As the small but deadly Omani gunboat slashed through the cobalt blue waters of the Strait of Hormuz, its captain's voice crackled across the airways to the immense, high-riding oil tanker in the distance: "Omani warship calling Japanese tanker. I am on interception course. 1 will keep clear. Repeat, I will keep clear."
Lieutenant Commander Sa'id Soud al-Mauly - at 30 the most senior Omani in his country's tiny navy - repeated his warning three times before the startled voice of the Japanese tanker master crackled back. "I will change course. Repeat, I will change course."
Our navigator smiled. "He's got a guilty conscience," he said, pointing to the gunboats glowing instrument panels; they showed that the Japanese tanker was inside the international traffic lane - but only just.
"No, maintain your present intention. Repeat, maintain your present intention," ordered Commander al-Mauly over the radio as we swept by with a final word: "Thank you for your cooperation..."
Had the tanker been outside the international navigation channels - two miles wide in each direction, with a two-mile-wide separation zone in between - Commander al-Mauly might not have been so polite, and would have reported the violation to Japanese authorities as part of Oman's efforts to lessen the hazards of navigation and protect fishermen in what is today one of the most important - and most crowded -waterways in the world. He knows, from experience, that about five percent of the ships that pass through the strait— some 18,000 vessels in 1982 - try to cut fuel costs; they clip the corner off the right-angle-shaped Traffic Separation Route and take the shorter but more hazardous channel closer to the rugged Omani coast. The Omani Navy's small fleet of fast gunboats, therefore, keeps a close eye on transiting vessels from the moment its radar picks them up.
Keeping merchant shipping flowing safely through the strait and out of Omani coastal fishing grounds is just one of the many tasks performed by the Omani navy. Another is the prevention of gun running and smuggling; shortly before our visit a ketch carrying $1 million in gold had been seized. A third is interception of dhows carrying illegal immigrants, and still another – the most important of all – is implementation of Sultan Qaboos' commitment to peaceful passage of all oil ankers and other international shipping in and out of the Arabian Gulf.
To carry out such tasks – and also patrol Oman's other 1,930 kilometers of coastline (1,200 miles) – is a formidable challenge for a navy that in 1982 was composed of just two missile craft, four gunboats and four inshore patrol vessels. But Oman's navy is confident it can do the job – particularly since the recent delivery of the first of three new ships, each armed with six Exocet missiles, and the installation of computerized radar – which provides an immediate readout of every vessel passing through the Strait of Hormuz.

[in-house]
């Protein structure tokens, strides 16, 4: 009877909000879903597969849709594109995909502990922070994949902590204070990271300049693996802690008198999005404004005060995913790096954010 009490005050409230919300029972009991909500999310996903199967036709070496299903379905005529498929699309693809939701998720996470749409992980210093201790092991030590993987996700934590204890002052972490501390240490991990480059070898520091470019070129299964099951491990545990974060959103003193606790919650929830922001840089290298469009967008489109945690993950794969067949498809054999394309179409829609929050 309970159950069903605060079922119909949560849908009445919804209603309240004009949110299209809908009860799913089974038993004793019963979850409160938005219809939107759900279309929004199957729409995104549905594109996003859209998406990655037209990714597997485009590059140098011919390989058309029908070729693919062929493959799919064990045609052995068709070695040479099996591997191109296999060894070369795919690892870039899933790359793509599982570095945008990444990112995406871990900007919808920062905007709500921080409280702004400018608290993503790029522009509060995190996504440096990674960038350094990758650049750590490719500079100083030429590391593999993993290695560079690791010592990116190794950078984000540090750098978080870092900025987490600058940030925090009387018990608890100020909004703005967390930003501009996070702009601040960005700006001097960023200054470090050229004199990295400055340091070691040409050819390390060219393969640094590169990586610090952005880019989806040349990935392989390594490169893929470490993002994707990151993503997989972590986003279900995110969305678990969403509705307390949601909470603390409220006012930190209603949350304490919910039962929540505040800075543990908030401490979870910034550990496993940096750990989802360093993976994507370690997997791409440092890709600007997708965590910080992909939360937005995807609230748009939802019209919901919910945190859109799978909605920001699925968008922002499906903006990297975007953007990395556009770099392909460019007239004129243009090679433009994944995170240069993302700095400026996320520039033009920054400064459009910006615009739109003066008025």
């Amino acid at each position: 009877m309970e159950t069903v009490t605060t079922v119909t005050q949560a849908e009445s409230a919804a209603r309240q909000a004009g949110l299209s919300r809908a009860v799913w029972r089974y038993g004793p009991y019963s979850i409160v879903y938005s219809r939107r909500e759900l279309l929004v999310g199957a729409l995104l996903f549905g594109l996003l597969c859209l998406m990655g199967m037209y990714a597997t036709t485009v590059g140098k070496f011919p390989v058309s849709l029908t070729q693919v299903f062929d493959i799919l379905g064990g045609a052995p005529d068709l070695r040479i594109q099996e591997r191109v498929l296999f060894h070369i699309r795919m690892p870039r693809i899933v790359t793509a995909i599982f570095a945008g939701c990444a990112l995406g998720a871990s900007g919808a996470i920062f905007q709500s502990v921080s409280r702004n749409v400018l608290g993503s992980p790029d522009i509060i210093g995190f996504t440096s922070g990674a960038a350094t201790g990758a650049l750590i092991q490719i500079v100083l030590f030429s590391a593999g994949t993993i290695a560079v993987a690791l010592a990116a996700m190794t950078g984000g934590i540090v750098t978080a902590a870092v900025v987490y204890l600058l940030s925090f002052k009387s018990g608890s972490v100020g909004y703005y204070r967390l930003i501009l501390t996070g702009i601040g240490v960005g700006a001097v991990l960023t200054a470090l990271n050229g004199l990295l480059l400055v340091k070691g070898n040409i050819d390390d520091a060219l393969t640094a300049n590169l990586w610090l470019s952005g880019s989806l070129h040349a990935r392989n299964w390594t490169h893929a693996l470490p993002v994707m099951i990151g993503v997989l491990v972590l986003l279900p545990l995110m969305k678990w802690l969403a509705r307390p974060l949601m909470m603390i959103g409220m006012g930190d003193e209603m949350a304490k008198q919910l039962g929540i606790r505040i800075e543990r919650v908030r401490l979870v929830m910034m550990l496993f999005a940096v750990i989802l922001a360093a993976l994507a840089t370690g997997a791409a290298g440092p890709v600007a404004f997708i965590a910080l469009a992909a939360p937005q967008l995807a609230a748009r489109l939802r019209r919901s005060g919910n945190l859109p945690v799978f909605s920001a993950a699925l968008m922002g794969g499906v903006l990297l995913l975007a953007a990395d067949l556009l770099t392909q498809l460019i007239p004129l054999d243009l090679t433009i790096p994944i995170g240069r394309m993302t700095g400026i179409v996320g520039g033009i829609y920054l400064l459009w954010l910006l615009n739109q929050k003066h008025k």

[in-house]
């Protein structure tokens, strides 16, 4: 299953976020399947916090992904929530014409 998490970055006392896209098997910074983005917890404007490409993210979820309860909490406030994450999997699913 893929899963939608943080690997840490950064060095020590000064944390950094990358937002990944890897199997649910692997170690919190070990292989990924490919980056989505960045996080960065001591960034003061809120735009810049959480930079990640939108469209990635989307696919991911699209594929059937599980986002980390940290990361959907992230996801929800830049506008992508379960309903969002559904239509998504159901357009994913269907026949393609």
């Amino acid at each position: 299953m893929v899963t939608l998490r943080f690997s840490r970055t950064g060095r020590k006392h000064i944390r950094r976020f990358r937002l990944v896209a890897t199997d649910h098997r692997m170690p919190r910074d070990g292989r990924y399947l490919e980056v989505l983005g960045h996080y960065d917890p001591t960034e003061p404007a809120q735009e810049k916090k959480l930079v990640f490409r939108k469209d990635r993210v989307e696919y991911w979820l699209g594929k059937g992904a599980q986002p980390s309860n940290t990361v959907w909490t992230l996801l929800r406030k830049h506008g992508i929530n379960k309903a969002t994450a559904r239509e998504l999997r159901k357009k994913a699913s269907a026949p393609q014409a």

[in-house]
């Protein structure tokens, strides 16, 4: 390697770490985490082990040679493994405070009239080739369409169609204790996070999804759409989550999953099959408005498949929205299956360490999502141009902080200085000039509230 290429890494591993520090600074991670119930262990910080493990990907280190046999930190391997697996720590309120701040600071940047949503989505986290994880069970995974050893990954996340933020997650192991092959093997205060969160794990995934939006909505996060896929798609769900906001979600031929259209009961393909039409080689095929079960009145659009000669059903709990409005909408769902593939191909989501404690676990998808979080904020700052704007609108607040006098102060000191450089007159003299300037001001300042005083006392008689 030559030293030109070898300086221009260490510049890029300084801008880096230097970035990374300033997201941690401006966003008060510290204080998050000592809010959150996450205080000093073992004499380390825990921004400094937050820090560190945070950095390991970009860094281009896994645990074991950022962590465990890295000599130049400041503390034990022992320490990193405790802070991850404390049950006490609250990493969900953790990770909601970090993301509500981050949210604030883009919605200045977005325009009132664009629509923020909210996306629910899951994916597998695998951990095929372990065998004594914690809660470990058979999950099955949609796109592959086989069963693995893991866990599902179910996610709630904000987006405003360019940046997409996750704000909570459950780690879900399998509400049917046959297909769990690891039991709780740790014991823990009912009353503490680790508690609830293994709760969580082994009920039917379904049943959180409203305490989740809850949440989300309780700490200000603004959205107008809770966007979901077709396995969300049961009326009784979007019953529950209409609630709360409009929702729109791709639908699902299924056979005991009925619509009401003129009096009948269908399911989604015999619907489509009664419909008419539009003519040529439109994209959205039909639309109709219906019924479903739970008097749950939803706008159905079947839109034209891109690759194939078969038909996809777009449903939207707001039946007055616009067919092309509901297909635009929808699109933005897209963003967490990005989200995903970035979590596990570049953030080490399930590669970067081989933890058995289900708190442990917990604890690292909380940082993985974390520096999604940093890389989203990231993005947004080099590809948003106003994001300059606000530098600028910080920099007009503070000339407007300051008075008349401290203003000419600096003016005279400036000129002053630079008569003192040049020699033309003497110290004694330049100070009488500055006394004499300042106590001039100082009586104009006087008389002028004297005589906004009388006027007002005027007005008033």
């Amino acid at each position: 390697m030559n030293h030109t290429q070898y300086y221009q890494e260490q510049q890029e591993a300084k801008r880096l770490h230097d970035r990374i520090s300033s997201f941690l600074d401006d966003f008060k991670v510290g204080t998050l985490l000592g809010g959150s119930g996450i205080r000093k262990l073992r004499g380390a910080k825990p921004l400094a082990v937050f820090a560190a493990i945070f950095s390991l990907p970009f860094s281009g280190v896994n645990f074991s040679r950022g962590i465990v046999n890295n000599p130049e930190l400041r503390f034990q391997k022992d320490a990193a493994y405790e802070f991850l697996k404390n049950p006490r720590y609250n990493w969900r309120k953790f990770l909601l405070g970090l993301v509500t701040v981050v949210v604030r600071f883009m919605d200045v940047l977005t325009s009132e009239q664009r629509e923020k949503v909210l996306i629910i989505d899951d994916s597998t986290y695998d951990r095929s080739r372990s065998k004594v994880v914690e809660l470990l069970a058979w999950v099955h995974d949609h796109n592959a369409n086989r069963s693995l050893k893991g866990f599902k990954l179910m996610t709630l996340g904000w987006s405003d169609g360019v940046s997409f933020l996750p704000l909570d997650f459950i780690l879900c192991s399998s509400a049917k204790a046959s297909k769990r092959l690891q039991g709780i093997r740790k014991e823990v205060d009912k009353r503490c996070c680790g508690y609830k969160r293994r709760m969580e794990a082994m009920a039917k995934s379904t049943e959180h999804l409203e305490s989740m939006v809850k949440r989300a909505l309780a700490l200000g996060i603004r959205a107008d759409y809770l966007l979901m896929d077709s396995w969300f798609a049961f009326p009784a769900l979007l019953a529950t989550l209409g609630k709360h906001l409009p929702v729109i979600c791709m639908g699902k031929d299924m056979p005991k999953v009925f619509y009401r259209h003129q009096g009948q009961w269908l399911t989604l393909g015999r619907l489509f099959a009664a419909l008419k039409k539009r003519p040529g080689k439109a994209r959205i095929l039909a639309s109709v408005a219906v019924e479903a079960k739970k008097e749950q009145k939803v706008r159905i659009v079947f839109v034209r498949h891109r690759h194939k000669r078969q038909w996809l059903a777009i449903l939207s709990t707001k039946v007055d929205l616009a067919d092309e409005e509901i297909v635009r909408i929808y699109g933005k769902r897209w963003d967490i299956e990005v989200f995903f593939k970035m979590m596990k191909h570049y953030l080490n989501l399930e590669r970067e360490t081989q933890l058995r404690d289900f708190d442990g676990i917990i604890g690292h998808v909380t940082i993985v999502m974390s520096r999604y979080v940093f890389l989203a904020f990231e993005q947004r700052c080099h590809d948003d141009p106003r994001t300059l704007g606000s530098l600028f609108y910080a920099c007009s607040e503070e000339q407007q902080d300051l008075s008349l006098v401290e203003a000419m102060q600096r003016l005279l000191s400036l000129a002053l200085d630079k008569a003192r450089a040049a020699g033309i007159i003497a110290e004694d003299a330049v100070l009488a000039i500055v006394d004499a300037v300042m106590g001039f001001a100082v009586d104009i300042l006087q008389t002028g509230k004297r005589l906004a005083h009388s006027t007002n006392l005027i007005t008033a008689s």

Because the strait is the gateway to one of the world's main sources of petroleum, he Omani navy – like other armed forces in and around the Gulf – continues to give much thought to its safety.
Hormuz, however, is less vulnerable than it seems. Sunken tankers or other large ships, for example, would not block the strait – even though many people think so. It may look narrow on a map, but the strait is actually 45 kilometers wide (28 miles) and, in places, 88 meters deep (290 feet). "We would simply mark the ships with buoys and sail around them," one senior Omani navy commander said. Mining the strait, he added, was equally improbable."
Furthermore, two of the Gulf countries, Saudi Arabia and Iraq, have built new alternative export outlets for their oil via the Red Sea and the Mediterranean – one of them Saudi Arabia's new 1,202-kilometer Petroline (747 miles) from the Eastern Province oil fields to the new port of Yanbu (See Aramco World, November-December 1982), and the other, Iraq's 987-kilometer pipeline (613 miles) from Kirkuk to Yumurtalik on Turkey's Mediterranean coast.
And although there was some tension in the Strait of Hormuz in the past, "there is very little tension now," Commander al-Mauly assured us as we turned about at the meeting of Oman's territorial waters with Iran and headed back to base.
Later, back at Operational Center on Goat Island at the tip of the Musandam Peninsula (See page 38), logs kept by the navy dispelled yet another myth about the Strait of Hormuz. Far from the tanker-every- minute legend, the naval logs showed that even at its busiest, in spring 1980, an average of 77 ships passed through the strait each day – in both directions. In 1982, the number was down to 50. The Japanese tanker, in fact, was the only vessel we had encountered during our entire two-hour patrol of the strait.